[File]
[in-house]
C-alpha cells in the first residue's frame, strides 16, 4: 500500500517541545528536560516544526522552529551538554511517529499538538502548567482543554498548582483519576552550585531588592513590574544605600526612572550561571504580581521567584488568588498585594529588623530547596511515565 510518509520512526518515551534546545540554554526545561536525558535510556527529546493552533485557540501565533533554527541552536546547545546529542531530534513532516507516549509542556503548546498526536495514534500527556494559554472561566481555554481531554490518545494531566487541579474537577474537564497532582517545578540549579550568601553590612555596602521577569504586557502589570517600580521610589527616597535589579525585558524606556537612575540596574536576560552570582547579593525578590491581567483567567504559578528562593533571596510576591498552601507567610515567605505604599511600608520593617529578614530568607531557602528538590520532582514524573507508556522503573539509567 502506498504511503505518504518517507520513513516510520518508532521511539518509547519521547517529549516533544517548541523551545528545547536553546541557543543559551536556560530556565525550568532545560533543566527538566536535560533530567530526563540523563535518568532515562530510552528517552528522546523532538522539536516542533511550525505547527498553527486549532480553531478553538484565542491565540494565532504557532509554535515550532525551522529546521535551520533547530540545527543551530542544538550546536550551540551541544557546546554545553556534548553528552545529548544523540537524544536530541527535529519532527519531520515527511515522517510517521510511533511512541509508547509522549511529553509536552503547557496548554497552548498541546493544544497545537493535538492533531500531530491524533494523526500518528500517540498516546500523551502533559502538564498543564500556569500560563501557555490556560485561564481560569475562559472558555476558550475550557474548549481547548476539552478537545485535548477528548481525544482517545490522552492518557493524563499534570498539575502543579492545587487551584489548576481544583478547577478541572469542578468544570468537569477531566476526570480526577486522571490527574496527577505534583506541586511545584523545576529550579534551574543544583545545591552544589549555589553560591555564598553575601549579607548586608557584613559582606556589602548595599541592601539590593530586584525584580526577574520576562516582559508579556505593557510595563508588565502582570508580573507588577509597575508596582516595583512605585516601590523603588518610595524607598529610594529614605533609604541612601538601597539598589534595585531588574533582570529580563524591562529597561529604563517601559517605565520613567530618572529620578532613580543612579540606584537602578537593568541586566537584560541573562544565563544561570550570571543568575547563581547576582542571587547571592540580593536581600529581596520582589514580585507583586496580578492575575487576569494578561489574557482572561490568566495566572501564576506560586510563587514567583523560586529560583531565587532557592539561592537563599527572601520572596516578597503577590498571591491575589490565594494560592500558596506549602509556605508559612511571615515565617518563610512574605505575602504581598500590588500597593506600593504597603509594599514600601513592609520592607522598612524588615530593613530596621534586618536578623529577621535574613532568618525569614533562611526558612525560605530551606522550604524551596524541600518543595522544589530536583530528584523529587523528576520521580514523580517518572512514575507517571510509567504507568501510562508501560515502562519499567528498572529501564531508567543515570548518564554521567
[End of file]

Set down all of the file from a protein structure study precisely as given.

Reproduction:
[in-house]
C-alpha cells in the first residue's frame, strides 16, 4: 500500500517541545528536560516544526522552529551538554511517529499538538502548567482543554498548582483519576552550585531588592513590574544605600526612572550561571504580581521567584488568588498585594529588623530547596511515565 510518509520512526518515551534546545540554554526545561536525558535510556527529546493552533485557540501565533533554527541552536546547545546529542531530534513532516507516549509542556503548546498526536495514534500527556494559554472561566481555554481531554490518545494531566487541579474537577474537564497532582517545578540549579550568601553590612555596602521577569504586557502589570517600580521610589527616597535589579525585558524606556537612575540596574536576560552570582547579593525578590491581567483567567504559578528562593533571596510576591498552601507567610515567605505604599511600608520593617529578614530568607531557602528538590520532582514524573507508556522503573539509567 502506498504511503505518504518517507520513513516510520518508532521511539518509547519521547517529549516533544517548541523551545528545547536553546541557543543559551536556560530556565525550568532545560533543566527538566536535560533530567530526563540523563535518568532515562530510552528517552528522546523532538522539536516542533511550525505547527498553527486549532480553531478553538484565542491565540494565532504557532509554535515550532525551522529546521535551520533547530540545527543551530542544538550546536550551540551541544557546546554545553556534548553528552545529548544523540537524544536530541527535529519532527519531520515527511515522517510517521510511533511512541509508547509522549511529553509536552503547557496548554497552548498541546493544544497545537493535538492533531500531530491524533494523526500518528500517540498516546500523551502533559502538564498543564500556569500560563501557555490556560485561564481560569475562559472558555476558550475550557474548549481547548476539552478537545485535548477528548481525544482517545490522552492518557493524563499534570498539575502543579492545587487551584489548576481544583478547577478541572469542578468544570468537569477531566476526570480526577486522571490527574496527577505534583506541586511545584523545576529550579534551574543544583545545591552544589549555589553560591555564598553575601549579607548586608557584613559582606556589602548595599541592601539590593530586584525584580526577574520576562516582559508579556505593557510595563508588565502582570508580573507588577509597575508596582516595583512605585516601590523603588518610595524607598529610594529614605533609604541612601538601597539598589534595585531588574533582570529580563524591562529597561529604563517601559517605565520613567530618572529620578532613580543612579540606584537602578537593568541586566537584560541573562544565563544561570550570571543568575547563581547576582542571587547571592540580593536581600529581596520582589514580585507583586496580578492575575487576569494578561489574557482572561490568566495566572501564576506560586510563587514567583523560586529560583531565587532557592539561592537563599527572601520572596516578597503577590498571591491575589490565594494560592500558596506549602509556605508559612511571615515565617518563610512574605505575602504581598500590588500597593506600593504597603509594599514600601513592609520592607522598612524588615530593613530596621534586618536578623529577621535574613532568618525569614533562611526558612525560605530551606522550604524551596524541600518543595522544589530536583530528584523529587523528576520521580514523580517518572512514575507517571510509567504507568501510562508501560515502562519499567528498572529501564531508567543515570548518564554521567